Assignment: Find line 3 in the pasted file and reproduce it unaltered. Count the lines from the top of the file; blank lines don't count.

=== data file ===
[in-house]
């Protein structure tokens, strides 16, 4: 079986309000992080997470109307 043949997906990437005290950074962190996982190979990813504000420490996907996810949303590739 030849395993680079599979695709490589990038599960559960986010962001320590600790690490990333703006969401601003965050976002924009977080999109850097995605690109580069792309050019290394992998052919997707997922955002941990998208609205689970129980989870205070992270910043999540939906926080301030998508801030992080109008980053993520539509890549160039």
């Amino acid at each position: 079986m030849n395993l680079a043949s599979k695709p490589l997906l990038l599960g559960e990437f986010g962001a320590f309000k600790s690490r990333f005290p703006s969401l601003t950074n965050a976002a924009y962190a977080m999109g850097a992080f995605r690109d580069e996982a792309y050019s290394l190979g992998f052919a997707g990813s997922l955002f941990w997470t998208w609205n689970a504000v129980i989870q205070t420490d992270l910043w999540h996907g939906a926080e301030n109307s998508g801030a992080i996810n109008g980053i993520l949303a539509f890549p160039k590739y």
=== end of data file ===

């Amino acid at each position: 079986m030849n395993l680079a043949s599979k695709p490589l997906l990038l599960g559960e990437f986010g962001a320590f309000k600790s690490r990333f005290p703006s969401l601003t950074n965050a976002a924009y962190a977080m999109g850097a992080f995605r690109d580069e996982a792309y050019s290394l190979g992998f052919a997707g990813s997922l955002f941990w997470t998208w609205n689970a504000v129980i989870q205070t420490d992270l910043w999540h996907g939906a926080e301030n109307s998508g801030a992080i996810n109008g980053i993520l949303a539509f890549p160039k590739y």